Blog #43 – Why I Don’t Believe in the “Prosperity Gospel”

By John Cline

I really don’t intend to throw stones. After all, by the world’s standards, on what leg do I have to stand to criticize the most popular and influential movement in the North American church? I pastor a church that averages 100 people a Sunday (and I feel blessed to be doing so) but I don’t have a tv show or a radio ministry or a newspaper column that I write (although, to be honest, I did do all three of those things 30 years ago when I pastored in Vernon, B.C.). So, compared to the Prosperity Gospel preachers who are millionaires, live in mansions, preach to tens of thousands weekly, and have vibrant tv, radio, or print media ministries, I am a nothing (at least by their standards). I have even met one or two of them who have let me know the low opinion they think of me and my ministry.
But, before I tell you why I do not believe in the Prosperity Gospel, let me tell you that I do believe in the value of prosperity and that God wants us to be prosperous in all things in life. However, I also believe that the prosperity He gives to us is so that we, in turn, will be generous with that money for the sake of others and for God’s Kingdom. “Of those to whom God has given much, much is required” teaches Jesus Christ. So, I have nothing against money, nothing against making lots of money, and nothing against millionaires having lots of money. Just don’t make it your idol, is all that I – and the Lord – would ask. Money is morally-neutral and can be used selfishly or for good. It should be used for good! And, that is something I find to be at odds with the teachings of too many Prosperity Gospel preachers who, in their own lives, have become very, very wealthy from the money that their followers and supporters give to them. Ironically, most of their followers are not wealthy, a fact that proves that the message of the Prosperity Gospel is fraudulent.
In any case, here are the three biggest reasons why I don’t believe in the “Prosperity Gospel”:
First, the Prosperity Gospel seems like a watered-down gospel message tailored to challenge no one about the things they are doing or thinking, offend no one, and make everyone happy. By contrast, the Gospel of Jesus Christ is offensive. It a message that teaches that people are saved only through Jesus Christ, that through dying on the cross Jesus obtained forgiveness for our sins from God, and that it was through his resurrection from the grave that Jesus proved he is above all other “gods” and religious systems. This is an offensive message. I understand that. The Prosperity Gospel message, though, in rarely mentioning those biblical truths and of promising financial prosperity to anyone who “prepares themselves for the blessing” by encouraging them to give generously to that particular ministry leads to great hatred of the biblical gospel message which I just outlined. And, when the promised financial prosperity does not come about, the Prosperity Gospel also leads ultimately to a hatred for those who preach it, and against God Himself.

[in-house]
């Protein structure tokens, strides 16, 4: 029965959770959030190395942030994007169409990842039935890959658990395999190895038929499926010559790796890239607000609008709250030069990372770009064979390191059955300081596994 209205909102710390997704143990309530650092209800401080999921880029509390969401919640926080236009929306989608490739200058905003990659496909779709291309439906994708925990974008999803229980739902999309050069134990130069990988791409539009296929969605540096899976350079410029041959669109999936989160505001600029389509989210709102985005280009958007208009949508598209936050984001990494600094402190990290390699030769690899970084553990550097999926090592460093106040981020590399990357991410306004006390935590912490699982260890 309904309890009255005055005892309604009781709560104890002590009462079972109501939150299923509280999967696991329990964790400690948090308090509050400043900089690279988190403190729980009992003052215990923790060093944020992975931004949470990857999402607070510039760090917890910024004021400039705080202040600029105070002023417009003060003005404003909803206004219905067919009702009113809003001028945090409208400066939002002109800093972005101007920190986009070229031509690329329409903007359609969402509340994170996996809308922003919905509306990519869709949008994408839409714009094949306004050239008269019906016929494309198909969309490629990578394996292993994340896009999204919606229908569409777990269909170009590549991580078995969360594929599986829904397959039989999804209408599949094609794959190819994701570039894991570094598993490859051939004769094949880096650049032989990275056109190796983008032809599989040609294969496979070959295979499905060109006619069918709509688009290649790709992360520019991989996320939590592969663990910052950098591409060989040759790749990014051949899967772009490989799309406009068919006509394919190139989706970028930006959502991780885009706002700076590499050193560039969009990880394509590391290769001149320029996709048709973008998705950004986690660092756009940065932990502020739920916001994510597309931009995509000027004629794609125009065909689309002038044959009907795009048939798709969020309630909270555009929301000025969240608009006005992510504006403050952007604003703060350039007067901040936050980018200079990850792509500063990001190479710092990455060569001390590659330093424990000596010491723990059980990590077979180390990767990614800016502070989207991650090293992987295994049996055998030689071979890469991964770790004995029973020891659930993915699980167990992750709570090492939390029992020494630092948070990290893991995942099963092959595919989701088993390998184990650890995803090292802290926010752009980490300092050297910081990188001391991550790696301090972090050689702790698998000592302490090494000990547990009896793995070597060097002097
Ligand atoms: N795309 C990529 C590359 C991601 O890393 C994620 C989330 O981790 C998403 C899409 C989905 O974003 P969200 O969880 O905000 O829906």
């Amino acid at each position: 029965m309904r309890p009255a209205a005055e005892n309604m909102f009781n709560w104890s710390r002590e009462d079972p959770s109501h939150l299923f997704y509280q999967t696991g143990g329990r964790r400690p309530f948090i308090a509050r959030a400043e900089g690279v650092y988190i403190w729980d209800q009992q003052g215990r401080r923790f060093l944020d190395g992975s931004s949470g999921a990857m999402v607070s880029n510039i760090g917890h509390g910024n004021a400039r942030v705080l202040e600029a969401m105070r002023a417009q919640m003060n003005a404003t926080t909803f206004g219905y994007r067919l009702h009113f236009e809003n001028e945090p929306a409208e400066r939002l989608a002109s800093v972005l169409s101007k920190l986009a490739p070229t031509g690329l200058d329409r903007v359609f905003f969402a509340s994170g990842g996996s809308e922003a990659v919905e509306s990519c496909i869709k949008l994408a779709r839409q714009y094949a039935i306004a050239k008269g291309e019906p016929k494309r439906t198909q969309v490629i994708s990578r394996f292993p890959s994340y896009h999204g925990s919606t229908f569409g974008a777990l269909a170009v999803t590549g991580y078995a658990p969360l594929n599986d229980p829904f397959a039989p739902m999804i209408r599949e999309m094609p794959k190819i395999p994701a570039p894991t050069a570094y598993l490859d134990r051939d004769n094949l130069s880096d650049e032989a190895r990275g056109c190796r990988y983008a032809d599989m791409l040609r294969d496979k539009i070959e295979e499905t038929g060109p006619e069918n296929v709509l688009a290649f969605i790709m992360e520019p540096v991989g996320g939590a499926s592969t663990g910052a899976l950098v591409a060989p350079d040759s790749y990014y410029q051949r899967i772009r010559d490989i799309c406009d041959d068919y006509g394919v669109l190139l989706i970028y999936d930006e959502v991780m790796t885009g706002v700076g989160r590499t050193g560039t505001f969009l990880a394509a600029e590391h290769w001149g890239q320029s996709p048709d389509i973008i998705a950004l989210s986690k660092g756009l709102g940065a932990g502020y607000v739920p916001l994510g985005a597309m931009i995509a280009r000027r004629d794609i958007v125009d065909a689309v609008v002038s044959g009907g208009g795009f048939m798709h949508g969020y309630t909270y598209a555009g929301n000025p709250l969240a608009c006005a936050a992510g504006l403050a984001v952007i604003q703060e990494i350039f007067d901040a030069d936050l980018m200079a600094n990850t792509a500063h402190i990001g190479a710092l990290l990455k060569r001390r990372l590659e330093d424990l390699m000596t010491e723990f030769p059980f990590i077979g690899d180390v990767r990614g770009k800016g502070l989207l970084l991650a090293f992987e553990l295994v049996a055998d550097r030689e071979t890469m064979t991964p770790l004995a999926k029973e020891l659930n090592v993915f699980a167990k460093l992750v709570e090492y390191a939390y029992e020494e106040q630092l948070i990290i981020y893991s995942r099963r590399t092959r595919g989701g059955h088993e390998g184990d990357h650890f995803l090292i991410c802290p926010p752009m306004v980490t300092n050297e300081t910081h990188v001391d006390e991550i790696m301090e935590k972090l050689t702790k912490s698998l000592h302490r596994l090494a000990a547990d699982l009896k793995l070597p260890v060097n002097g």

Second, it is a very self-centered message which encourages selfish behaviour and results in heartache. As writer Matt Walsh stated it, “This is the lesson we learn from prosperity preachers, though it is certainly not the lesson they’re trying to teach: Our adulterous affair with the world will always result in heartbreak. Traitors are betrayed. Cheaters are cheated on. The man who leaves his wife for his mistress is then left by his mistress. It always ends the same way. Whatever we were looking for, we don’t find. Whatever validation we hoped to earn, we don’t receive. Whatever fulfillment we thought we’d achieve, we are left emptier than we were before. We flee into the arms of the world, but the world ultimately rejects us. We are left alone and homeless in our million dollar homes.”
The self-centredness of the Prosperity Gospel is not biblical in the sense that we are not saved by works…. we are products of the saving grace of Christ. Its all about Jesus. The message of the bible is to love Jesus, and thus the teaching that “the love of money is the root of all kinds of evil” addresses a fundamental question as to loyalty and who/what do you love more? Jesus or financial riches?
Third, the actual gospel message is that the good life is the one that is given away. Generosity, and focusing on others, is what God commands. Jesus’ gospel message is not about ourselves but about God and others. Jesus wants us to put others before ourselves, and, most of all, to give our lives over to God, living for His glory.God’s desire is to see us prosper and have life in abundance but it’s not the main thing (John 10:10). The main thing is knowing Jesus and allowing him to transform our lives (Romans 12:2). Jesus asked, “What does it profit a person to gain the whole world yet lose his or her soul?” Also, Jesus said, “No one can serve two masters. Either you will hate the one and love the other, or you will be devoted to the one and despise the other.” Salvation if never found in acquiring money or things, but only through putting one’s faith solely in Jesus. I encourage you to do that today. Then, your life will be “abundant” and you will be able to live it “to the full”.
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